It has also been suggested that mutations in the Rb pathway could enhance RNAi by alleviating a competition between the RNAi silencing machinery and the chromatin silencing pathway, so that shared components are redirected to perform RNAi. In support of this idea, a mutation in the C. elegans hpl-2 gene, which encodes an orthologue of the methylated histone binding protein HP1, enhances RNAi and causes transgene de-silencing (Couteau et al, 2002; Wang et al, 2005). Moreover, hpl-2 has been shown to function as a synMuvB gene. In hpl-2 mutants, pgl-1 is also misexpressed, suggesting that it is the combined effect of inappropriately expressing germ-line components in the soma, as well as releasing RNAi components from chromatin remodelling complexes, which is responsible for the enhancement of RNAi.
Combining Rb pathway mutants with previously characterised RNAi enhancer mutants, such as eri-1 and rrf-3, synergistically improves RNAi, indicating that the pathways affected are independent. The potential for Rb pathway mutants to enhance RNAi in mammalian systems has yet to be analysed. However, the recent creation of an Rb knockout mouse makes it possible to examine RNAi enhancing effects within this system (Zhang et al, 2004).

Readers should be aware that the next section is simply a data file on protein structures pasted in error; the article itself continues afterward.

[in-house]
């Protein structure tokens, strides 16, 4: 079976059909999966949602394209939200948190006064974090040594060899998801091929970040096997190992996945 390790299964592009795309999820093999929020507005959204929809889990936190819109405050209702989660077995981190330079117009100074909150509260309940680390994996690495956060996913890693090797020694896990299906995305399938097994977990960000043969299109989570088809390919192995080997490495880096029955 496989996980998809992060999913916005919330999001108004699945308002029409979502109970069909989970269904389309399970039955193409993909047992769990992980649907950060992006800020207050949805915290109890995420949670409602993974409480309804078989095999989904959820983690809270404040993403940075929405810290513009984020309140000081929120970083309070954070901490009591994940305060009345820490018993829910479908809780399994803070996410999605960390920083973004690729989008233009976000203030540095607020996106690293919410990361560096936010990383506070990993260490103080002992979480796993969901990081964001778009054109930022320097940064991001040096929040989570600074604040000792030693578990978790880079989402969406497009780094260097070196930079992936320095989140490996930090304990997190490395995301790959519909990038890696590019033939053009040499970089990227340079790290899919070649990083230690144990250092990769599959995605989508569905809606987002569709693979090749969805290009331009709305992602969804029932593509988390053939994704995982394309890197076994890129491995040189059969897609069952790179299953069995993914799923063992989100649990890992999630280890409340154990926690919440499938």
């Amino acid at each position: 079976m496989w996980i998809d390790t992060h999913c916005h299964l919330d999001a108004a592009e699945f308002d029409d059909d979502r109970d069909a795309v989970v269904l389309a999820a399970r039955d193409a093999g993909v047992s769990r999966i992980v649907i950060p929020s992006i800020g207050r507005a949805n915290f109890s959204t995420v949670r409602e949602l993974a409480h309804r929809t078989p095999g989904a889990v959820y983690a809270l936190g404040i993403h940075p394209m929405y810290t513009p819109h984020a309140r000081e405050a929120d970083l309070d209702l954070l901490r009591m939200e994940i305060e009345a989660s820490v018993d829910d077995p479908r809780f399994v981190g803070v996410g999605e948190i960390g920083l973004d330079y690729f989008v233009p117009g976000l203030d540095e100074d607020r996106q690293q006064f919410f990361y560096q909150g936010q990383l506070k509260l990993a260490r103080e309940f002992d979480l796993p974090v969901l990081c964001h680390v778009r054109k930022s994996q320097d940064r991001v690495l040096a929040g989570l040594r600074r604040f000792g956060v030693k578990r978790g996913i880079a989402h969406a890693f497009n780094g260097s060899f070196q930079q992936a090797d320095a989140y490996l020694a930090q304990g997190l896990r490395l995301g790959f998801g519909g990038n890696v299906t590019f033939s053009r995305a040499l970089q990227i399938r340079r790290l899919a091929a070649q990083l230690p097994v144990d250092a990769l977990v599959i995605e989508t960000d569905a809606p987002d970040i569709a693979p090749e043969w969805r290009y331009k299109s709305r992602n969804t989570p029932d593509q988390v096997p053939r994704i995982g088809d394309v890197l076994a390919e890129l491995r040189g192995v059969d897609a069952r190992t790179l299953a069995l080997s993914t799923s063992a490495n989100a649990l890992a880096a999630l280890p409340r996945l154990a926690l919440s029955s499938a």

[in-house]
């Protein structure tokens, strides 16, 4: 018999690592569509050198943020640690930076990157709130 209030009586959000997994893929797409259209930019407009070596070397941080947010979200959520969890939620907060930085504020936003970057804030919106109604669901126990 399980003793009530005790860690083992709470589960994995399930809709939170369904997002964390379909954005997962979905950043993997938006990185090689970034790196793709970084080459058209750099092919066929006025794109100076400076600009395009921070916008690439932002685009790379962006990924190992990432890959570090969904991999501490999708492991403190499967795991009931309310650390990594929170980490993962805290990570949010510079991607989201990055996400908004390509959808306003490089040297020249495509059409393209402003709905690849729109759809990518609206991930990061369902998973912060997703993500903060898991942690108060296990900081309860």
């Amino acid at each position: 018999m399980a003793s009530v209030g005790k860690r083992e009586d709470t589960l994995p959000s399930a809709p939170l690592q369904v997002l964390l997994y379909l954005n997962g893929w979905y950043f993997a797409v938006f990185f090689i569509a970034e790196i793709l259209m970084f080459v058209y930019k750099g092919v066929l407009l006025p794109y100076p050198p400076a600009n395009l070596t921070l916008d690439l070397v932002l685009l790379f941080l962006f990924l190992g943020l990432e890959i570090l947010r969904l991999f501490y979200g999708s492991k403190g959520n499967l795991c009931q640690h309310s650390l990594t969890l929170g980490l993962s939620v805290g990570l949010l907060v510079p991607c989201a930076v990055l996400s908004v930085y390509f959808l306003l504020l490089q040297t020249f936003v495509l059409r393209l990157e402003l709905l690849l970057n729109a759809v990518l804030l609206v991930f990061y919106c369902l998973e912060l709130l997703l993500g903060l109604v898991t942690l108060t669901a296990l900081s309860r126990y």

In addition to the genes mentioned in this review, genetic screens have identified many more proteins with possible roles in RNAi, including Piwi/PAZ domain proteins, DEAH helicases, RNA binding/processing factors, chromatin associated factors, DNA recombination factors and nuclear import/export factors(Kim et al, 2005). The range of potential genes that impinge on the RNAi process demonstrates the complexity of RNAi and its many cell biological roles, which will remain a subject for future study.